Thursday, January 01, 2009
Are Snowshoe Hares Vanishing?
Hunting snowshoe hares is a hoot. What’s not to like about it? Well ... they seem to be disappearing at a rapid rate.
But we get to stand in thick cedars, Christmas trees, juniper thickets or pines, and try to guess when and where the satchel-footed ghost hare will appear next. We get to have snow fall off tree boughs and find its way down our neck, and when the snow gets deep, we get to wander around in this heavy cover and hope we don’t fall down.
There is the added bonus of listening to a some deep-throated beagles in full cry as they weave their way through heavy cover. Sometimes the hounds are sight trailing the swamp ghost, but most often the dogs are 100 yards or farther behind the hares.
Mind you, I’ve stalked snowshoe hared and run them with hounds, and there is one major requirement. One needs a fresh hare track to follow.
Those tracks seem to be getting far less common in many areas. Twenty to 25 years ago, all we had to do was look for the thickest cover in northern counties and there would be tracks everywhere.
That’s not so anymore. Some of my buddies have gone looking for hare tracks in all the right places, and if they find tracks, most of them are cottontails. It’s a proven fact that cottontails are moving farther north every year.
We can blame the hare scarcity on new housing developments. We can blame it on clearing some land and planting bushes and shrubs along our house. People and our inroads into what once was ideal hare habitat must assume some blame, and the other cause is snowies are cyclic by nature.
Folks, if snowshoe hares are cyclic, then their cycle is close to hitting rock bottom, especially in the northern Lower Peninsula. There are still more hares in the U.P., but their numbers are slowly dropping as well.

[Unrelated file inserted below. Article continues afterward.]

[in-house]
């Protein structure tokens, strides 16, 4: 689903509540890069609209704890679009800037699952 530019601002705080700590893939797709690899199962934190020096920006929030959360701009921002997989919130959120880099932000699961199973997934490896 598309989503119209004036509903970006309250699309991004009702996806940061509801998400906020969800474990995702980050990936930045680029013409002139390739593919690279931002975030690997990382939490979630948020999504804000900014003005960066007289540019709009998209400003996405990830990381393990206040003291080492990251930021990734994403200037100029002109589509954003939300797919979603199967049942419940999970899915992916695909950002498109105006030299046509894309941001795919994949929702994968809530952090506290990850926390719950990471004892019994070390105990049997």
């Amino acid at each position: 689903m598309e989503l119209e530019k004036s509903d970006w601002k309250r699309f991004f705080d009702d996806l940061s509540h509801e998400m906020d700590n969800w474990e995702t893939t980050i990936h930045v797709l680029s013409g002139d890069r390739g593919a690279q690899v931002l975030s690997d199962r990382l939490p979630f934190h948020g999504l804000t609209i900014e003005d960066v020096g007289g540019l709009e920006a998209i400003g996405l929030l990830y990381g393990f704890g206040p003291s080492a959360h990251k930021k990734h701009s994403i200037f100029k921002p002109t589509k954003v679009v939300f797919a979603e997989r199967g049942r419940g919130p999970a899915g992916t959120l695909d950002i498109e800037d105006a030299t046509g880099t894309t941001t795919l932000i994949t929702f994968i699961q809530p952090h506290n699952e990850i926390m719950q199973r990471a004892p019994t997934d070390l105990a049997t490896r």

Yeah, I know, eagles, hawks and owls take some of the the white animals but there is nothing sportsmen can do about that. The Fish & Wildlife Service has protected these birds of prey for many years, and those who kill one of these birds and get caught, are severely punished.
So, what’s a hare hunter supposed to do? Well, they can easily find cottontail rabbits in most Lower Peninsula areas. Or ... they can do as some guys I know do.
They go hunting snowshoe hares. They scout for habitat that still holds some hares and go hunting. Unlike conventional wisdom dictates, they either go for the enjoyment of listening to hound music and leave the firearms home or they forget to load the shotgun.
They give the running hares a free pass. They give the dogs a good workout as the hare runs an egg-shaped oval before returning to the area where he was initially jumped. The hunters may let the white hare make two or three circles, catch up the hounds, and head for another location.
This way they have the thrill of listening to bawls, bellers, chattering, chops, howls, yelps and other words used to describe the voice of each individual hound.
You see, hunting snowshoe hares is a good bit like hunting spring wild turkeys. The kill of a gobbler or a hale is anticlimactic. It’s the sounds of the hunt, the dogs trailing the scent in full cry or the gobbler roaring back at the hen-talking hunter. Seeing the hare or a turkey is a major part of the hunt, and since hares are getting to the point of low numbers, taking the pooch out for a run may have to be enough fun.
Sure, the hound owner wants to kill the occasional hare to keep his dogs interest at a high level, but it doesn’t have to happen on every hunt. If turkey hunters killed every turkey they saw, there soon wouldn’t be any gobblers left to hunt or the birds would stop coming to the call.
It’s much the same way with snowshoe hares. Maybe we’ll just have to be content to listen to hound music. On many days, standing knee-deep in snow in a cedar swamp and drinking in the sounds of hounds on a hot track, has to be good enough.